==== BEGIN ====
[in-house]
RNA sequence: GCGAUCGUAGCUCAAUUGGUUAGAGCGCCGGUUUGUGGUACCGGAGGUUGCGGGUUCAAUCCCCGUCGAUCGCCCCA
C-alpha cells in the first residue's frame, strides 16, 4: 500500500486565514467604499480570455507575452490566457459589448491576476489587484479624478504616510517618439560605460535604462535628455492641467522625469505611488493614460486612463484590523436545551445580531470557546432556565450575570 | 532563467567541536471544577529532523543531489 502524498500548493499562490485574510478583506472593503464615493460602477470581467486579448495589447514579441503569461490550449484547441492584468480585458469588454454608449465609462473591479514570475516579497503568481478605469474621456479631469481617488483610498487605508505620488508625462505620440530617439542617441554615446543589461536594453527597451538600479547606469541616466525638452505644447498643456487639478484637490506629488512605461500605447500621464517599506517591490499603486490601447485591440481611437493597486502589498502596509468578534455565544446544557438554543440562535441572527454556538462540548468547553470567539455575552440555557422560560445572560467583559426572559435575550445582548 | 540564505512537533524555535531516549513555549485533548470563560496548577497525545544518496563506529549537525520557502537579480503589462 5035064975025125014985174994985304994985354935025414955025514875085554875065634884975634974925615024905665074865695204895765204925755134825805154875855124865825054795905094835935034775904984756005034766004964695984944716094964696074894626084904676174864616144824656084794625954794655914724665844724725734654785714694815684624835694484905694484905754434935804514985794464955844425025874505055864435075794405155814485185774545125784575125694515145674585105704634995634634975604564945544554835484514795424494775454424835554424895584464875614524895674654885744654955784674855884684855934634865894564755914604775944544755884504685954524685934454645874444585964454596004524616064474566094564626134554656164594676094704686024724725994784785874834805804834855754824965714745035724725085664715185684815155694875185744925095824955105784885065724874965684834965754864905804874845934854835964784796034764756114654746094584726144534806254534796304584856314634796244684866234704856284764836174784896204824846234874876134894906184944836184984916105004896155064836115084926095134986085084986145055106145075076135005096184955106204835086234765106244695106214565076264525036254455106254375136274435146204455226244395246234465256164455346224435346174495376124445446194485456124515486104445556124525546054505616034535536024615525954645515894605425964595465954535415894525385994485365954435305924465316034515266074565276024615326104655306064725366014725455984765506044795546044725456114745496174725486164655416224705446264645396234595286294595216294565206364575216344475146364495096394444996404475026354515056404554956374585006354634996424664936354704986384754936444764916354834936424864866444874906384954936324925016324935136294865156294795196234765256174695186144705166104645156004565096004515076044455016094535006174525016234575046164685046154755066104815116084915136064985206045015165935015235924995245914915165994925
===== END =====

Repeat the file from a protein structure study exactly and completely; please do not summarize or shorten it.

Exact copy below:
[in-house]
RNA sequence: GCGAUCGUAGCUCAAUUGGUUAGAGCGCCGGUUUGUGGUACCGGAGGUUGCGGGUUCAAUCCCCGUCGAUCGCCCCA
C-alpha cells in the first residue's frame, strides 16, 4: 500500500486565514467604499480570455507575452490566457459589448491576476489587484479624478504616510517618439560605460535604462535628455492641467522625469505611488493614460486612463484590523436545551445580531470557546432556565450575570 | 532563467567541536471544577529532523543531489 502524498500548493499562490485574510478583506472593503464615493460602477470581467486579448495589447514579441503569461490550449484547441492584468480585458469588454454608449465609462473591479514570475516579497503568481478605469474621456479631469481617488483610498487605508505620488508625462505620440530617439542617441554615446543589461536594453527597451538600479547606469541616466525638452505644447498643456487639478484637490506629488512605461500605447500621464517599506517591490499603486490601447485591440481611437493597486502589498502596509468578534455565544446544557438554543440562535441572527454556538462540548468547553470567539455575552440555557422560560445572560467583559426572559435575550445582548 | 540564505512537533524555535531516549513555549485533548470563560496548577497525545544518496563506529549537525520557502537579480503589462 5035064975025125014985174994985304994985354935025414955025514875085554875065634884975634974925615024905665074865695204895765204925755134825805154875855124865825054795905094835935034775904984756005034766004964695984944716094964696074894626084904676174864616144824656084794625954794655914724665844724725734654785714694815684624835694484905694484905754434935804514985794464955844425025874505055864435075794405155814485185774545125784575125694515145674585105704634995634634975604564945544554835484514795424494775454424835554424895584464875614524895674654885744654955784674855884684855934634865894564755914604775944544755884504685954524685934454645874444585964454596004524616064474566094564626134554656164594676094704686024724725994784785874834805804834855754824965714745035724725085664715185684815155694875185744925095824955105784885065724874965684834965754864905804874845934854835964784796034764756114654746094584726144534806254534796304584856314634796244684866234704856284764836174784896204824846234874876134894906184944836184984916105004896155064836115084926095134986085084986145055106145075076135005096184955106204835086234765106244695106214565076264525036254455106254375136274435146204455226244395246234465256164455346224435346174495376124445446194485456124515486104445556124525546054505616034535536024615525954645515894605425964595465954535415894525385994485365954435305924465316034515266074565276024615326104655306064725366014725455984765506044795546044725456114745496174725486164655416224705446264645396234595286294595216294565206364575216344475146364495096394444996404475026354515056404554956374585006354634996424664936354704986384754936444764916354834936424864866444874906384954936324925016324935136294865156294795196234765256174695186144705166104645156004565096004515076044455016094535006174525016234575046164685046154755066104815116084915136064985206045015165935015235924995245914915165994925